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Is The Goldman Sachs Group, Inc. (NYSE:GS) An Attractive Dividend Stock?

Simply Wall St

Today we'll take a closer look at The Goldman Sachs Group, Inc. (NYSE:GS) from a dividend investor's perspective. Owning a strong business and reinvesting the dividends is widely seen as an attractive way of growing your wealth. If you are hoping to live on the income from dividends, it's important to be a lot more stringent with your investments than the average punter.

A 2.4% yield is nothing to get excited about, but investors probably think the long payment history suggests Goldman Sachs Group has some staying power. The company also bought back stock equivalent to around 6.9% of market capitalisation this year. Some simple analysis can offer a lot of insights when buying a company for its dividend, and we'll go through this below.

Explore this interactive chart for our latest analysis on Goldman Sachs Group!

NYSE:GS Historical Dividend Yield, December 4th 2019

Payout ratios

Companies (usually) pay dividends out of their earnings. If a company is paying more than it earns, the dividend might have to be cut. So we need to form a view on if a company's dividend is sustainable, relative to its net profit after tax. Goldman Sachs Group paid out 16% of its profit as dividends, over the trailing twelve month period. With a low payout ratio, it looks like the dividend is comprehensively covered by earnings.

We update our data on Goldman Sachs Group every 24 hours, so you can always get our latest analysis of its financial health, here.

Dividend Volatility

Before buying a stock for its income, we want to see if the dividends have been stable in the past, and if the company has a track record of maintaining its dividend. Goldman Sachs Group has been paying dividends for a long time, but for the purpose of this analysis, we only examine the past 10 years of payments. During this period the dividend has been stable, which could imply the business could have relatively consistent earnings power. During the past ten-year period, the first annual payment was US$1.40 in 2009, compared to US$5.00 last year. Dividends per share have grown at approximately 14% per year over this time.

With rapid dividend growth and no notable cuts to the dividend over a lengthy period of time, we think this company has a lot going for it.

Dividend Growth Potential

While dividend payments have been relatively reliable, it would also be nice if earnings per share (EPS) were growing, as this is essential to maintaining the dividend's purchasing power over the long term. Earnings have grown at around 6.7% a year for the past five years, which is better than seeing them shrink! A low payout ratio and strong historical earnings growth suggests Goldman Sachs Group has been effectively reinvesting in its business. We think this generally bodes well for its dividend prospects.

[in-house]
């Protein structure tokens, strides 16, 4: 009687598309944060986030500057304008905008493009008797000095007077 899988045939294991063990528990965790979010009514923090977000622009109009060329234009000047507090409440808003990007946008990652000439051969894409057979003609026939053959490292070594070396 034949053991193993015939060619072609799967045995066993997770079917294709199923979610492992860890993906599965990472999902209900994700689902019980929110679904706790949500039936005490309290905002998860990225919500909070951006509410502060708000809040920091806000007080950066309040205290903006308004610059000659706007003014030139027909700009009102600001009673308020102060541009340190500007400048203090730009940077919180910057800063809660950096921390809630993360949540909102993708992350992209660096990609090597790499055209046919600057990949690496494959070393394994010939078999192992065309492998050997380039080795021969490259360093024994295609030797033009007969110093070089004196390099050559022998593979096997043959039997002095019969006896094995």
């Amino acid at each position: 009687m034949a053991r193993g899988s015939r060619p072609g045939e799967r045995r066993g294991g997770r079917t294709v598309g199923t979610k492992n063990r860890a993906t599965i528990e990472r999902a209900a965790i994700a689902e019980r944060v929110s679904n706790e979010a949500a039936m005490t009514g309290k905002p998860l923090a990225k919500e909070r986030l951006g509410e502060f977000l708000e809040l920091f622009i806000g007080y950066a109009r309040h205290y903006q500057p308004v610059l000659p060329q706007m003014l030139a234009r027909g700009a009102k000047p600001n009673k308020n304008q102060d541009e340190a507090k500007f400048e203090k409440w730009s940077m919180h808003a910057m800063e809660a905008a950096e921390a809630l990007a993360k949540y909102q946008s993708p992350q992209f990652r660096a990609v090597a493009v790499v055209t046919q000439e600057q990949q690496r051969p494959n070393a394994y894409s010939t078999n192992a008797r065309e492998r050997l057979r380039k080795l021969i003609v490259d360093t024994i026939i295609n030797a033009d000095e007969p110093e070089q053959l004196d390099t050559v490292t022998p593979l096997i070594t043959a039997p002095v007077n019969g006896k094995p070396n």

Conclusion

To summarise, shareholders should always check that Goldman Sachs Group's dividends are affordable, that its dividend payments are relatively stable, and that it has decent prospects for growing its earnings and dividend. Firstly, we like that Goldman Sachs Group has a low and conservative payout ratio. Earnings growth has been limited, but we like that the dividend payments have been fairly consistent. Overall we think Goldman Sachs Group is an interesting dividend stock, although it could be better.

Companies that are growing earnings tend to be the best dividend stocks over the long term. See what the 20 analysts we track are forecasting for Goldman Sachs Group for free with public analyst estimates for the company.

If you are a dividend investor, you might also want to look at our curated list of dividend stocks yielding above 3%.

If you spot an error that warrants correction, please contact the editor at editorial-team@simplywallst.com. This article by Simply Wall St is general in nature. It does not constitute a recommendation to buy or sell any stock, and does not take account of your objectives, or your financial situation. Simply Wall St has no position in the stocks mentioned.

We aim to bring you long-term focused research analysis driven by fundamental data. Note that our analysis may not factor in the latest price-sensitive company announcements or qualitative material. Thank you for reading.